trajectories of the pendulum states to show that the design specifications are met.
4 Experiment
4.1 Using TrueTime
1. Using your control design for pendulum A in your preparation as a guide, design state
feedback gains for pendulums B and C to meet design specifications. Note that since the
control law is static, there is no further c2d operation needed to implement the controller.
2. Record the poles you used and the resulting F matrices, for each system.
3. Using TrueTime, build a Simulink model that incorporates the TrueTime kernel block for
controlling pendulum A. The Simulink model should look like this:
The total number of inputs into the TrueTime kernel block A/D should be 4, and the total
number of outputs from the D/A should be 1. Thus, the TrueTime kernel is controlling
only 1 pendulum. Assume execution times (Ci
’s) of 10, 14 and 17ms for pendulums A,
B and C, respectively. Choose appropriate periods for each system (to yield a utilization
factor U of about 70% for each system), and set all initial conditions to zero. Record your
choices of periods and the corresponding utilization factors for the 3 pendulums.
4. Incorporate all the data for real-time control of pendulum A, i.e., the feedback gains,
execution time, and period into the initialization script file for the TrueTime kernel block.
Simulate the response of pendulum A, record it on a Simulink scope, and print the response.
Is the response satisfactory? Sketch the task schedule of pendulum A for several periods,
using the scope connected to the Schedule port. Is the schedule consistent with the period
and execution time?
5. Repeat the above for pendulums B and C.
In the experimental work that follows, you will compare the responses of the scheduled
pendulums to the simulations generated above.
4.2 Fixed-Priority Scheduling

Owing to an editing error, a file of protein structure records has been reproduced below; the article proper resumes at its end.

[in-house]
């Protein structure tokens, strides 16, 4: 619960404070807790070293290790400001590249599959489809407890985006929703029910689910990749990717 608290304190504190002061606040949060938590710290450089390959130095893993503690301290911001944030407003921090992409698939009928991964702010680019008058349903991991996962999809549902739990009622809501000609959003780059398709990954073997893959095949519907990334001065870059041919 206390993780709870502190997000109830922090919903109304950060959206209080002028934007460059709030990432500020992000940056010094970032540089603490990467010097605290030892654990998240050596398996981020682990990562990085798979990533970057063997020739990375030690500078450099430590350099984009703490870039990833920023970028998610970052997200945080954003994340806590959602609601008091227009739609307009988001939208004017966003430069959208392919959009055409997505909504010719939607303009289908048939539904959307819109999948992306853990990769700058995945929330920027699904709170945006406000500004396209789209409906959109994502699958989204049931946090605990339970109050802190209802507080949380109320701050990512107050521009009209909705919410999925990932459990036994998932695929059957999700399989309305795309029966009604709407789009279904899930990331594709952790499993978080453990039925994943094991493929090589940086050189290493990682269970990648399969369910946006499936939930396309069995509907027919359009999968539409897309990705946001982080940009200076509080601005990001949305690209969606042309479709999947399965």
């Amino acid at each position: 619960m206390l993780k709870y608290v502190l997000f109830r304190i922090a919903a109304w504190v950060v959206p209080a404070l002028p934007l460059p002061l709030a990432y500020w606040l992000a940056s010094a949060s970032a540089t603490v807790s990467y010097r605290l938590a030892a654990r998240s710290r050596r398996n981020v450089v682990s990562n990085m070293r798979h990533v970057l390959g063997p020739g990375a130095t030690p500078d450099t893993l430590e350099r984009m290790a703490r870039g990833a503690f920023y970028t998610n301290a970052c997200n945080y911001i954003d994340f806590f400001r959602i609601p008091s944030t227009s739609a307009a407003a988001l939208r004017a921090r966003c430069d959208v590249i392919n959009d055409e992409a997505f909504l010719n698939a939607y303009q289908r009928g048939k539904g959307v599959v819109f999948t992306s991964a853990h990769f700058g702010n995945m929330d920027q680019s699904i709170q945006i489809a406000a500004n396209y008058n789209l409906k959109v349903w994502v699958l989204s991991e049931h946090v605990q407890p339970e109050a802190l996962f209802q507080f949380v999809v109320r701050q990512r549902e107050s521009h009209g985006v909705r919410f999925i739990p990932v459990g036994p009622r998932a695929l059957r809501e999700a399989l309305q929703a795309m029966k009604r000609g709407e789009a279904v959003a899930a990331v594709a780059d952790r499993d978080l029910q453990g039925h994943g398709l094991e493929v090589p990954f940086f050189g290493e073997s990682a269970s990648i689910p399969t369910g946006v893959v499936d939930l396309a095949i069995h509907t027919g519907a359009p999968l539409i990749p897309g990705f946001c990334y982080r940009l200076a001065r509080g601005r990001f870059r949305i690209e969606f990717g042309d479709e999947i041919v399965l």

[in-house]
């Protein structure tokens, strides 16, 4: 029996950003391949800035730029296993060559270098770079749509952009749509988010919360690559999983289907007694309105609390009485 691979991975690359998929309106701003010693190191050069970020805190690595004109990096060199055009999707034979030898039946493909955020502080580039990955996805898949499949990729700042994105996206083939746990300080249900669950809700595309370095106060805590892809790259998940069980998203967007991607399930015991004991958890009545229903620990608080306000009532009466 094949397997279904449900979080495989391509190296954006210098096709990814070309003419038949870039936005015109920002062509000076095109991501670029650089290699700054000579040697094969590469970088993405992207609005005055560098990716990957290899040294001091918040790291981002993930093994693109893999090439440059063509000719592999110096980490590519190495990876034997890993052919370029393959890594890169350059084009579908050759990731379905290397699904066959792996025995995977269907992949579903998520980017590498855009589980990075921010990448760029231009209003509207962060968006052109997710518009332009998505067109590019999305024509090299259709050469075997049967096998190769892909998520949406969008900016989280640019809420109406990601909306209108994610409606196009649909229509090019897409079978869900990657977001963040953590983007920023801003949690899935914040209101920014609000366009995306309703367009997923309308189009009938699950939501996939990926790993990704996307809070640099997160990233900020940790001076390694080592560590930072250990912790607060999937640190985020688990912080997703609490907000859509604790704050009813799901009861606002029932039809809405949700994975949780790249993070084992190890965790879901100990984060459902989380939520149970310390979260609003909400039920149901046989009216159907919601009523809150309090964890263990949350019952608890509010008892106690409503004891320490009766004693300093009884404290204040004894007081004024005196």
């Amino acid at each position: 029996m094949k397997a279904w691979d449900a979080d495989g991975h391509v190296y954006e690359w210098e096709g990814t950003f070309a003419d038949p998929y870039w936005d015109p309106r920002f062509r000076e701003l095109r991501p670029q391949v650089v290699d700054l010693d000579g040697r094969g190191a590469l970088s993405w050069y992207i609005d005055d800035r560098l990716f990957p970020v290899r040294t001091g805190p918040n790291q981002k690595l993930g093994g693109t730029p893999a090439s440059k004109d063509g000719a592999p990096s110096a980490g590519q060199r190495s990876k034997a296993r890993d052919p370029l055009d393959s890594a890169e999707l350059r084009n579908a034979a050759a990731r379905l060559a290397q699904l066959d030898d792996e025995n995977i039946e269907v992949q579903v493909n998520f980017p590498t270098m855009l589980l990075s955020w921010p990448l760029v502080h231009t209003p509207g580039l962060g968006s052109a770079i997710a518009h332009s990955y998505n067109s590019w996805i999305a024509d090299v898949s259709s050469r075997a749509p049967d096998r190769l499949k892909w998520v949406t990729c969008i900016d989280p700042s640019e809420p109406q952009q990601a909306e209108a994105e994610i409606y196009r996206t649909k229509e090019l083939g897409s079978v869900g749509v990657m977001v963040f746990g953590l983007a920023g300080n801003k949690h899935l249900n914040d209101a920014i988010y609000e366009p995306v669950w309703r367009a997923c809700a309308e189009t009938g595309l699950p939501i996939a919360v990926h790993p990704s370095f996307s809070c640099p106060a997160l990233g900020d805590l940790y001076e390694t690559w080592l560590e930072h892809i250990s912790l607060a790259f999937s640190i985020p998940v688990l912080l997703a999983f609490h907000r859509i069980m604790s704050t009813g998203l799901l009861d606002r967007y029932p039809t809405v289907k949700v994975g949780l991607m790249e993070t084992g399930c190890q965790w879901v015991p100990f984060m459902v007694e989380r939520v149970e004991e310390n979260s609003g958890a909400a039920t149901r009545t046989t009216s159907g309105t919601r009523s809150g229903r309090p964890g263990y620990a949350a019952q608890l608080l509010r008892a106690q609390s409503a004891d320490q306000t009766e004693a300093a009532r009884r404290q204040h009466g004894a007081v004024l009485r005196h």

1. Build the system with all three pendulums being controlled by one TrueTime kernel. Now,
the total number of inputs into the TrueTime kernel block A/D should be 12, and the total
number of outputs from the D/A should be 3. Use the rate-monotonic priority assignment.
Set the execution times and periods equal to those used in Part 1 (do not redesign the Ti
from Section 4.1). Set the priority accordingly. Why are the performances not satisfactory?
2. Keep the same execution times, but adjust the periods so that the utilization factor is 75%:
Allow each system to account for 25% of U. Are the responses satisfactory? You can judge
by comparing the graphs to those obtained in Section 4.1. If they are not, explain why.
3. Now adjust the periods (by trial and error) so that the responses of the systems are satisfactory, and all tasks meet their deadlines. What are the new periods, and the corresponding
utilization factor? Print the response of System C, and the task schedule.
4. Use the deadline-monotonic priority assignment (’prioDM’). What is the performance of
System A? Now reverse the priorities: PC = 3, PB = 2, PA = 1 (or PC = 3, PB = 1, PA = 2).
How does this affect the performance of System A? Does System A meet its deadlines?
What does this indicate about the fixed-priority scheduling?
4.3 Earliest-Deadline-First Scheduling
1. Change the scheduling algorithm to EDF. By adjusting the Ti
’s, see how high you can push
U before the performances deteriorate significantly. What are the new periods, and the
corresponding U?
2. Print and label the step responses of the three systems.
4.4 Discussion
1. Briefly discuss what you believe are the advantages and disadvantages of the fixed-priority
and earliest-deadline first scheduling algorithms.

Lab 4 Real-Time Scheduling of Three Inverted Pendulums